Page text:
For those of you who attended the Ecological Society of America meeting in Austin last month, you may have run into Liana Vitali in the ARKive.org exhibit booth. I had a great time chatting with Liana and attending the ARKive workshop. I’m excited to report that “my” study organism – the Barton Springs Salamander (Eurycea sosorum) – was featured on ARKive’s On the Road blog yesterday. I’m sure all of you on Field Trip 18 will recognize Barton Springs and the salamander! And, to make this a biocreative post, I’ll share with you one of my aunt Victoria Harrell’s paintings that appeared in my dissertation manuscript:
Thanks to Scott Chamberlain at r-ecology for sending me this article in the Guardian about collaborations between artists and scientists. The article opens, “Science and art are often considered opposites – so what happens when top practitioners in each field collaborate?”. Well, I think you know what I’d call it. Biocreativity! The article describes four very interesting collaborations between an artists and geneticist, a poet and speech scientist, a photographer and physiologist and theater director and neuroscientist. I think what I find most interesting about the article are the comments. This is probably the most intense discussion of the intersection of arts and sciences I’ve seen in a while. Interestingly, while I (and several of the commenters) tend to see this intersection as more of a continuum, many of the commenters seem to need to classify works as one or the other: artistic or scientific, and are staunchly defending their views. What do you think?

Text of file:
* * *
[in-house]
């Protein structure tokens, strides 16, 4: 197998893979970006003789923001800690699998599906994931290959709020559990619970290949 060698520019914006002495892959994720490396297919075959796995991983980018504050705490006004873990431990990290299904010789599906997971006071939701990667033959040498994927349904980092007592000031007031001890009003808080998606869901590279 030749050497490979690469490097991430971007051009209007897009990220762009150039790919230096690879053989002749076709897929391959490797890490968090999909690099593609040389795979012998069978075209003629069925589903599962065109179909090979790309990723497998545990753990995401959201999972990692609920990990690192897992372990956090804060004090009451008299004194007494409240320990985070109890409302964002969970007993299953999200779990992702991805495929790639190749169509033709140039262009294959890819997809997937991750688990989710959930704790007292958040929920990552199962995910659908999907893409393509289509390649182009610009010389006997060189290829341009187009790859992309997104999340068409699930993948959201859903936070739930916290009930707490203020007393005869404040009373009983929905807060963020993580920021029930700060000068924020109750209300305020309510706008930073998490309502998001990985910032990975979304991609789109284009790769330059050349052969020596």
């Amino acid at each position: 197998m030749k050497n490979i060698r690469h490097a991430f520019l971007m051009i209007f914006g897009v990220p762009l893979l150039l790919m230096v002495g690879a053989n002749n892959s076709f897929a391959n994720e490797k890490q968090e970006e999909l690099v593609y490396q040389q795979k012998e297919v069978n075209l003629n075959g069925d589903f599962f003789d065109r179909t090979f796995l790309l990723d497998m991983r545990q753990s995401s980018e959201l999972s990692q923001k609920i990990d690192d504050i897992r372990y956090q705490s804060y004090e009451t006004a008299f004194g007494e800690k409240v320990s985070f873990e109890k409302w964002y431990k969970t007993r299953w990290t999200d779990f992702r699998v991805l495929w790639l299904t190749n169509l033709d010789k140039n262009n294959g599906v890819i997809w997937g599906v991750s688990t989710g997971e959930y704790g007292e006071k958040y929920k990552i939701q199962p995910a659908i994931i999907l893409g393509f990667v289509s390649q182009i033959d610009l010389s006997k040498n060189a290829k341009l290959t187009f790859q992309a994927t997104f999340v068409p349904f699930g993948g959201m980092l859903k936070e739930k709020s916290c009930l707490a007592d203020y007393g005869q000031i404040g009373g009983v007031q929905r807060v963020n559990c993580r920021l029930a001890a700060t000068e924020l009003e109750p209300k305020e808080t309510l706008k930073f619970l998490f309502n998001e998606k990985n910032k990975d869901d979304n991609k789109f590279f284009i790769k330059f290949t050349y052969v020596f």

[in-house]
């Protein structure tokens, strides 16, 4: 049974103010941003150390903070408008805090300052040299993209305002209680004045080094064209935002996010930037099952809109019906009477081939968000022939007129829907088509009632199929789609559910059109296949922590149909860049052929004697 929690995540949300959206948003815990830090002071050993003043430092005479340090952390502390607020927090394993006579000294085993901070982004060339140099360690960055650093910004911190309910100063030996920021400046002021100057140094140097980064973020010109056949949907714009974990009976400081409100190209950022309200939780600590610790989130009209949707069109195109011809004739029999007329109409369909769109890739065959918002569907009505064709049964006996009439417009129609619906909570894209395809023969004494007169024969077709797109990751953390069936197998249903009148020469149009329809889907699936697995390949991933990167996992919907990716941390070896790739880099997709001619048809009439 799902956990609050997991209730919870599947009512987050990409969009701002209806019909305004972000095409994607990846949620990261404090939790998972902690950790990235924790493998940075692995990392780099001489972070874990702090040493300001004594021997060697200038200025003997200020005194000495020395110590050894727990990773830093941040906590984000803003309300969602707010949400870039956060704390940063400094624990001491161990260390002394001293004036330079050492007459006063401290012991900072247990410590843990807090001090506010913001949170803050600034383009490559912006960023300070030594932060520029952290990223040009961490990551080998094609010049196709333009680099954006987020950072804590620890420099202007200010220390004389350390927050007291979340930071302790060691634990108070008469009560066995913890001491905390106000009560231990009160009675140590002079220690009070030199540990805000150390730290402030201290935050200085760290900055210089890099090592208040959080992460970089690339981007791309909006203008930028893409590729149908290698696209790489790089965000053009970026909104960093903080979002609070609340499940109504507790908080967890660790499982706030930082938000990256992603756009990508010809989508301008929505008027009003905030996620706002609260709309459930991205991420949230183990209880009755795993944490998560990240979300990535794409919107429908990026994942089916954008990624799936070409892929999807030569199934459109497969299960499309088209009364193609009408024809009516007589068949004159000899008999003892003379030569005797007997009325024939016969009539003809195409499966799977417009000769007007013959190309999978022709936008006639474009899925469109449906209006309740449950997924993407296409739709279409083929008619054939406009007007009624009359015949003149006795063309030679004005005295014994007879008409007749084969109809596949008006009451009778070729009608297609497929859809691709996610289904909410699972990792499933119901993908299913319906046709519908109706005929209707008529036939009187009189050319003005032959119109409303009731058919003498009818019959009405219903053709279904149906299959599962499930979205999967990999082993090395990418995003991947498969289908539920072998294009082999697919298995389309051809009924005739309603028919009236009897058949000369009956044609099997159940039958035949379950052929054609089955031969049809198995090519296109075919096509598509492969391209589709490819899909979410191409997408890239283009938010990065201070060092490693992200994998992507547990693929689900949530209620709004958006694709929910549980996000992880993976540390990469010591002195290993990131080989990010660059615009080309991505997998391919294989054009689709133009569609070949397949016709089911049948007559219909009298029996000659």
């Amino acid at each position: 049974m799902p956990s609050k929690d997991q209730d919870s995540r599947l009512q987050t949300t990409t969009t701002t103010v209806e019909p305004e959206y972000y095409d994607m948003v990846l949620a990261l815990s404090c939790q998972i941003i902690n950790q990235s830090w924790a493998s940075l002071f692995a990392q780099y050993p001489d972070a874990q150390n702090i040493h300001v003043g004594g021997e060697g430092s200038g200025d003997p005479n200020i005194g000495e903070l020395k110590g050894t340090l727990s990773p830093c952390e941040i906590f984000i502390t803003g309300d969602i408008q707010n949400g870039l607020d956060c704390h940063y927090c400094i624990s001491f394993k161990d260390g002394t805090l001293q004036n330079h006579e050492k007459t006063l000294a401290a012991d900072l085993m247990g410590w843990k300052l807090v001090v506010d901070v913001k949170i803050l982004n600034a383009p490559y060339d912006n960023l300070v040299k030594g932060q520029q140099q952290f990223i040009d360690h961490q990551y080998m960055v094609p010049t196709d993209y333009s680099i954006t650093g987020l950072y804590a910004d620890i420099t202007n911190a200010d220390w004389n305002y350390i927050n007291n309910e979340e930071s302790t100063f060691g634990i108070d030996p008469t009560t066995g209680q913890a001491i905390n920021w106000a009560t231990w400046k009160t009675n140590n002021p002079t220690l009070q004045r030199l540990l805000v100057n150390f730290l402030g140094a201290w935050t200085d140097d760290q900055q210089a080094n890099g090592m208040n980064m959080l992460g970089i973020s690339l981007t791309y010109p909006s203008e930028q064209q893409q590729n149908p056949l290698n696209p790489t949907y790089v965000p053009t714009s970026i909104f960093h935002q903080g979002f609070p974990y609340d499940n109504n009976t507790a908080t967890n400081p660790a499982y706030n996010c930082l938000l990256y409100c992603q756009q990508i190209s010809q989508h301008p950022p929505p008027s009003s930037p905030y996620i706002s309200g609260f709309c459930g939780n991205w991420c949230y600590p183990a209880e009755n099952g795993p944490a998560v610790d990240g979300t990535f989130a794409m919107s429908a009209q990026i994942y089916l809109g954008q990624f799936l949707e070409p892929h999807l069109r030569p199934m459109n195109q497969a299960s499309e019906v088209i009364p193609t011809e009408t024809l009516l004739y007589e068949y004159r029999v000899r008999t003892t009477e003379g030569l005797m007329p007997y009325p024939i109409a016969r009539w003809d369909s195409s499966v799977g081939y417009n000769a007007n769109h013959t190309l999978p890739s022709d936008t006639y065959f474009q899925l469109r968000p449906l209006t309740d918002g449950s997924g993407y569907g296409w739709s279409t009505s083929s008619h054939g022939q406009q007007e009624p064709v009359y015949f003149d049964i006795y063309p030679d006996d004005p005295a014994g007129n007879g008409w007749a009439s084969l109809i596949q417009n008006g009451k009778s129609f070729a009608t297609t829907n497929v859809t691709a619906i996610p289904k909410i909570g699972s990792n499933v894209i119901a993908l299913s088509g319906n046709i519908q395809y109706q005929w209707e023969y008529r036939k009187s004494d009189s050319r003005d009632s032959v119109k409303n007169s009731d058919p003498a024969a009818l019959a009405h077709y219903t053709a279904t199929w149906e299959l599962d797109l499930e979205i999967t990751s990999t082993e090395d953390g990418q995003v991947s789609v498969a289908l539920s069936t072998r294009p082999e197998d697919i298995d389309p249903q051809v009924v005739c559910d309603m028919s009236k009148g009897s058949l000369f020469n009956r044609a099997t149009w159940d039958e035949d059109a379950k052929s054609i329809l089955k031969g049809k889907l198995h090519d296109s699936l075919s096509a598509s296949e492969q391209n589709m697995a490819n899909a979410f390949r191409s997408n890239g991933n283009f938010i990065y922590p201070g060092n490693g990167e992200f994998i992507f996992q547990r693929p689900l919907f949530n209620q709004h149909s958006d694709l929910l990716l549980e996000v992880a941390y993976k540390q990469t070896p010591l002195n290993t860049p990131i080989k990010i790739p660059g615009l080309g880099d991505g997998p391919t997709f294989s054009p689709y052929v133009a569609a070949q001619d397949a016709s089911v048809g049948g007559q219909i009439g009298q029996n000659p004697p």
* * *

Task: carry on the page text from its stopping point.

And…I’m back from a quick bout of post-ESA 2011 exhaustion (a few more posts on the way from ESA by the way)!
Loved Julie Palmer’s quick post last month on Bioephemera about a recent NYT article featuring graduate programs. The commissioned art for the piece strikes me as a more “serious”, NYTimes-y version of Jorge Cham’s PhD Comics (which was also featured recently in the NYT). I don’t have to tell any of you graduate students out there how great Cham’s uncanny depictions of your life actually are. According to the NYT article, he started writing the comics as “therapy” for coping with grad school. Even with no formal training in the arts, he’s made a career out of his creativity, and I think we grad students are all in his debt for bringing a little humor to our strife.
On the one hand, cartoons have the potential to engage us in biology without worrying too much about being ‘serious’. Exhibit A, Natalie Dee:
Cartoons also have the potential to bring awareness to how science can be perceived (or be ignored) in our culture. Again, Natalie Dee:
They can also serve as commentary on the process by which scientific research is sometimes (but not always!) conducted, as Cham often does with PhD comics:
If you didn’t know PhD comics movie is coming soon, hold on to your freakin’ hats, because it’s almost here!
Comics can also help describe some of the more endearing qualities of we who practice science (Randall Munroe of xkcd.com is very good at this):
Finally, no post on biology humor would be complete without a nod to Gary Larson’s The Far Side. Out of greatest respect for my favorite comic of all time, I can’t post one here. Here’s why. I’m sure many of you out there know of some great bio-comics! Let me know about them with a comment!
Here’s some humorous biocreativity for your Tuesday evening. Thanks to the Bug Girl for posting this on her blog (which quite often features biocreativity).
via Bug Girl’s Blog
Ran across another cool biocreative WordPress blog today called eukaryography. Here you’ll find, “musings on biology, literature and the everyday.” I particularly enjoy eukaryography’s posts on poetry, visualization of biological phenomena and art + biology. I was also happy to have discovered DNATube.com (a scientific video site) through eukaryography’s blog. Enjoy!